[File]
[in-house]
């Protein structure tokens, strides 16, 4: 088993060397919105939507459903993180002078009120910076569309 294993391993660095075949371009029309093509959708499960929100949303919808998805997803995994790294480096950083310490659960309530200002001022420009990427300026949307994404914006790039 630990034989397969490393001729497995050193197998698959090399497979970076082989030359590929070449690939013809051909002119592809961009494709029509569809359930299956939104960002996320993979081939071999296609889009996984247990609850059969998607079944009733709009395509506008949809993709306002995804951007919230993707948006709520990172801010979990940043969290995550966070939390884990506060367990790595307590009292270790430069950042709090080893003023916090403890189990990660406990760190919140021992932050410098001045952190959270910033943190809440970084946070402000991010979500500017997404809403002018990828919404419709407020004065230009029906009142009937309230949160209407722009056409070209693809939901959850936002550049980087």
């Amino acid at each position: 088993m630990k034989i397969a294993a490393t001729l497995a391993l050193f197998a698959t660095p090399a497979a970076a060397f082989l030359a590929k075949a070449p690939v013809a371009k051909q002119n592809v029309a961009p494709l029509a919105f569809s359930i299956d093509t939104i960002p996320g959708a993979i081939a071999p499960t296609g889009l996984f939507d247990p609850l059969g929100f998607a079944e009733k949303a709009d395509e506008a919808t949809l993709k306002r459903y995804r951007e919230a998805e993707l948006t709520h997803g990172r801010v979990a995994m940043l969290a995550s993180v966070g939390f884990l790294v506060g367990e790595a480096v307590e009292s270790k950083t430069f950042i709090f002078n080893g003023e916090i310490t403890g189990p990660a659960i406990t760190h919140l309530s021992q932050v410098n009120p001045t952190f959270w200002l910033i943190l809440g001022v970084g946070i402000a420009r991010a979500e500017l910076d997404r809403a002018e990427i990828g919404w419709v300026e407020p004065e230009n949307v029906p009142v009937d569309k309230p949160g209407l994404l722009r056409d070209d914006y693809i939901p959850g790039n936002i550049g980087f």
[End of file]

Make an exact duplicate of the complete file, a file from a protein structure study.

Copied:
[in-house]
């Protein structure tokens, strides 16, 4: 088993060397919105939507459903993180002078009120910076569309 294993391993660095075949371009029309093509959708499960929100949303919808998805997803995994790294480096950083310490659960309530200002001022420009990427300026949307994404914006790039 630990034989397969490393001729497995050193197998698959090399497979970076082989030359590929070449690939013809051909002119592809961009494709029509569809359930299956939104960002996320993979081939071999296609889009996984247990609850059969998607079944009733709009395509506008949809993709306002995804951007919230993707948006709520990172801010979990940043969290995550966070939390884990506060367990790595307590009292270790430069950042709090080893003023916090403890189990990660406990760190919140021992932050410098001045952190959270910033943190809440970084946070402000991010979500500017997404809403002018990828919404419709407020004065230009029906009142009937309230949160209407722009056409070209693809939901959850936002550049980087």
């Amino acid at each position: 088993m630990k034989i397969a294993a490393t001729l497995a391993l050193f197998a698959t660095p090399a497979a970076a060397f082989l030359a590929k075949a070449p690939v013809a371009k051909q002119n592809v029309a961009p494709l029509a919105f569809s359930i299956d093509t939104i960002p996320g959708a993979i081939a071999p499960t296609g889009l996984f939507d247990p609850l059969g929100f998607a079944e009733k949303a709009d395509e506008a919808t949809l993709k306002r459903y995804r951007e919230a998805e993707l948006t709520h997803g990172r801010v979990a995994m940043l969290a995550s993180v966070g939390f884990l790294v506060g367990e790595a480096v307590e009292s270790k950083t430069f950042i709090f002078n080893g003023e916090i310490t403890g189990p990660a659960i406990t760190h919140l309530s021992q932050v410098n009120p001045t952190f959270w200002l910033i943190l809440g001022v970084g946070i402000a420009r991010a979500e500017l910076d997404r809403a002018e990427i990828g919404w419709v300026e407020p004065e230009n949307v029906p009142v009937d569309k309230p949160g209407l994404l722009r056409d070209d914006y693809i939901p959850g790039n936002i550049g980087f």